(Pre-)compromise operations for CALDERA

Extend your CALDERA operations over the entire adversary killchain. In contrast to MITRE’s access plugin, caldera-precomp attempts to traverse the first phases of the killchain (reconnaissance, initial access, command and control) in an autonomous manner.

Even more so than post-compromise operation, the (pre-)compromise domain is full of uncertainty and subject to constant change. For this reason and a multitude of other reasons, the scenarios implemented in the plugin are unlikely to be very effective in the real world – they have mainly been built as a proof-of-concept. However, the underlying architecture of the plugin forms a great platform for autonomous (pre-)compromise operation. Use the plugin as a learning resource, or a basis for developing your own AAE applications that traverse the entire killchain.


⚠️ Only use this against resources that you own and/or are authorised to attack
  • The plugin needs a target scope to start with – see fact sources.
  • The plugin has been built and tested against MITRE CALDERA 4.0.0-alpha.
  • The plugin assumes availability of tooling required to run abilities on initial agents – Docker and bundled payloads have been used where possible to limit setup complexity.

Plugin architecture

Agents and agent groups

  • initial agents are used as a vantage point for the operation – they are installed on hosts that are controlled by us. We recommend spawning multiple on a range of OS’es and architectures – it can be useful to have both Windows and Linux-based agents to maximise support for tooling used by abilities.
  • rce agents are used as a ‘mask’ for situations where remote code execution is possible. This is part of a workaround that is further documented here.
  • target agents are spawned on remote hosts. This plugin does not interact with target agents, but they can be used to transition towards post-compromise adversary emulation using other CALDERA plugins.


The plugin implements two types of adversaries – ones that follow predefined scenarios albeit in an autonomous manner, and one that works unrestricted and leverages all abilities the plugin implements.


  • precomp-scenario-vulnexp scans the IP range for public-facing Microsoft Exchange servers and checks whether they are vulnerable to ProxyShell (CVE-2021-34473, CVE-2021-34523, and CVE-2021-31207). If it finds any vulnerable hosts, it exploits the vulnerability, extracting all email addresses from the Exchange Server and dropping a webshell. The webshell is then used to spawn a Sandcat agent on the remote Exchange server.
  • precomp-scenario-spray scans public-facing websites for e-mail addresses and the target IP range for public-facing RDP servers. The resulting information is used to execute a password spray against RDP. If successful, the adversary logs in to RDP and spawns a Sandcat agent on the remote host.


  • precomp-unrestricted implements all abilities that are part of the plugin and thus traverses any path it can find within the boundaries of the plugin.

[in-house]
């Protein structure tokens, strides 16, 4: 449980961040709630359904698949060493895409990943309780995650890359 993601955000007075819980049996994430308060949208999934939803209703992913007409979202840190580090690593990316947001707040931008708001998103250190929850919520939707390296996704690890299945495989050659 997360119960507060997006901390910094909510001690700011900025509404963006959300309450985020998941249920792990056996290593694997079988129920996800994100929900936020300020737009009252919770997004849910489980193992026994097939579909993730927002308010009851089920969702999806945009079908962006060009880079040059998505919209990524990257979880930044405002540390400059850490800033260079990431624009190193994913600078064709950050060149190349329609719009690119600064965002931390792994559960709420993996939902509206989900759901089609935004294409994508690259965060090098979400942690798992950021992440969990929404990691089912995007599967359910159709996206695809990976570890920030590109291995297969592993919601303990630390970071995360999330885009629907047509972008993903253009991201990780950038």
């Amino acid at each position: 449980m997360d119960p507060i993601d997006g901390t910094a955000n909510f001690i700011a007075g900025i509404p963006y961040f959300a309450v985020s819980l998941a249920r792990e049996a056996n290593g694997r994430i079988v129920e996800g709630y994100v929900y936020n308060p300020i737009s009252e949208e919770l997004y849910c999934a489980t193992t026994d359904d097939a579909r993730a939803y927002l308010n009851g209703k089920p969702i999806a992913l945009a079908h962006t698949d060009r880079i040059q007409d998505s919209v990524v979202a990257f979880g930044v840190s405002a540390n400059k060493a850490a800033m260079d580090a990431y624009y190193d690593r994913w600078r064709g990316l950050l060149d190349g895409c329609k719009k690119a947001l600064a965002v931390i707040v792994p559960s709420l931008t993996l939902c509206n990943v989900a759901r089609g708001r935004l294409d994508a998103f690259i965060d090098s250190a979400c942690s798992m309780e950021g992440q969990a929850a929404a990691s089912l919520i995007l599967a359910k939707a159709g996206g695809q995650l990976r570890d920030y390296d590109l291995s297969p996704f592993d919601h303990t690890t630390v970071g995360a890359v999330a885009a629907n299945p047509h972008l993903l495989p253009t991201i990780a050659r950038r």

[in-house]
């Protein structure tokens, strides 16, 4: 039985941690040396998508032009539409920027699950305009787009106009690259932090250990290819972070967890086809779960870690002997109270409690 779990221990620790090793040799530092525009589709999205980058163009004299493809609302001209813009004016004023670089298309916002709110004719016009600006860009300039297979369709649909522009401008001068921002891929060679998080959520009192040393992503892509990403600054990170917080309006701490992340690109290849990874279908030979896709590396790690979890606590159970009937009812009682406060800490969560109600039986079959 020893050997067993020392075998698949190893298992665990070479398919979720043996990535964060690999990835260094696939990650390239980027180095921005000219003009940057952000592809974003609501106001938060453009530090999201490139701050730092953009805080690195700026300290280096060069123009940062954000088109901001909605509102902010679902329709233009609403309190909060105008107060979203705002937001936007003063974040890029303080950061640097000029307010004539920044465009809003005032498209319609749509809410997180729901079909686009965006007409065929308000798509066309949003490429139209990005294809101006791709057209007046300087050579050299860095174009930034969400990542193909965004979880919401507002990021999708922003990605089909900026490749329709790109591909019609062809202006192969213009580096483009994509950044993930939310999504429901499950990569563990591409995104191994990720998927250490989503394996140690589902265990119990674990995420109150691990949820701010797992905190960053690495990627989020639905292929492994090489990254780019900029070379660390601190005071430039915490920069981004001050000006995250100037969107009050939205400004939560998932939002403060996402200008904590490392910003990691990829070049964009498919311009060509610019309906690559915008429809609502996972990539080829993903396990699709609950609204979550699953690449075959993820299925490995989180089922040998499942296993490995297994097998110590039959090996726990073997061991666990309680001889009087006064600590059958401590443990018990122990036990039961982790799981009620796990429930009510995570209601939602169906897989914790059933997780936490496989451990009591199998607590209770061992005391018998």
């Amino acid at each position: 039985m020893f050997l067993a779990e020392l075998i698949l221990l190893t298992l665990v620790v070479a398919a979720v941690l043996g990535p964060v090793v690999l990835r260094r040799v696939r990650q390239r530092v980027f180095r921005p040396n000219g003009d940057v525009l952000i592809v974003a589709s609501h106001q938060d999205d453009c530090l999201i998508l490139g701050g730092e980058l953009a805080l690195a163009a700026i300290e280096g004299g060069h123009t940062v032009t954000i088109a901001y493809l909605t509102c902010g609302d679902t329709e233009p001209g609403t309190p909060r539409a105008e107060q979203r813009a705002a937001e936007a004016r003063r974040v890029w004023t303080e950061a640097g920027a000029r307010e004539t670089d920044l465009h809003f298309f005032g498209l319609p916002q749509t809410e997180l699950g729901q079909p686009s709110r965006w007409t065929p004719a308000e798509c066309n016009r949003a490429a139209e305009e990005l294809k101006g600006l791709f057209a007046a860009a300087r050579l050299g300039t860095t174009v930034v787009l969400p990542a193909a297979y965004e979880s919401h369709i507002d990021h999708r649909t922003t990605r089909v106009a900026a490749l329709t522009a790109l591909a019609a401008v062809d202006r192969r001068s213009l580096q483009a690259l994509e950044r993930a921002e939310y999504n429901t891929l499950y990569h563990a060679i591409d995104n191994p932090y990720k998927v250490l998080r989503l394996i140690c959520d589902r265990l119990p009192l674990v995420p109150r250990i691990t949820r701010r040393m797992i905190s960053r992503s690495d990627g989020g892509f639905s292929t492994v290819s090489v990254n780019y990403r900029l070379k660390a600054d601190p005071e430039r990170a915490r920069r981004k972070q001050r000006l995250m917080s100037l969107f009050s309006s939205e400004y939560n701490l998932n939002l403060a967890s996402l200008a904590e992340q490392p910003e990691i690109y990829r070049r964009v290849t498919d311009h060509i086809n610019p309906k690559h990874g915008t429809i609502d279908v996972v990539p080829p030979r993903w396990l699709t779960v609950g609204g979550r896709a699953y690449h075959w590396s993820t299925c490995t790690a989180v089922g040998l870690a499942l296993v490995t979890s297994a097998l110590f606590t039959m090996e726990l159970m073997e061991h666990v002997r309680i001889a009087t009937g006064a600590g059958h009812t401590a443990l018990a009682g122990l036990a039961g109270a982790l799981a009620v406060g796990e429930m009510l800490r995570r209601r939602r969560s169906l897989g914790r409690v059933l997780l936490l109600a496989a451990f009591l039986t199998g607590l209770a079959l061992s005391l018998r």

Fact sources

  • target.domain takes a domain name (example.com)
  • target.range takes an IP address or range of addresses in CIDR notation (

These fact traits can be instantiated multiple times.


The included precomp-planner ensures three conditions apply for the links it generates:

  • For agents in the initial group, a combination of an ability and facts is only executed by one of these agents (since initial agents are identical from a tactical perspective)
  • RCE agents only execute abilities in the command-and-control tactic (in our scenarios, we want to ‘upgrade’ to full C2 as soon as possible)
  • Target agents do not execute any abilities

While this behaviour is sufficient for our use case, it might not be for other scenarios. Modify the planner logic as you like.

Handling RCE

When designing abilities that are part of the tactical phases of inital access or lateral movement, procedures often yield the ability to execute code on a target host (remote code execution). In these situations, actually executing code on the remote host requires two separate actions: one that is run locally, to establish the ‘pipe’ through which commands can be executed, and the action that is run remotely.

Given CALDERA’s current capability, it is not possible to separate these two actions – both will have to be combined into one ability. Doing this goes directly against the philosophy of the framework – to strive for atomicity in designing abilities, while letting the framework make decisions in how to use them.

To solve this without modifying the CALDERA framework itself, we forked and modified MITRE’s Sandcat agent to essentially act as a ‘mask’ for remote code execution – it runs locally, but acts like a remote agent and ensures any commands sent to it are executed on the remote host. This ‘workaround’ can be used as an intermediate stage to gaining full C2 (by installing an agent on the remote host).

An example of this agent being used in an ability can be found here. The modified agent can be found . Compiled versions of this agent (for Linux and Windows) can be found in the payloads of this plugin.


  • rcePlatform: the platform of the remote host (e.g. windows, darwin).
  • rceExecutor: the executor to use for remotely executed commands (e.g. psh, sh).
  • rceCommand: the command to use to ‘instantiate’ RCE (e.g. ssh [email protected] COMMAND). This command needs to include a substitution marker (COMMAND), allowing the RCE agent to inject actions that need to be executed on the remote system.
  • rcePayloadname: if necessary, the payload to download from the CALDERA server that is a prerequisite to executing the rceCommand.


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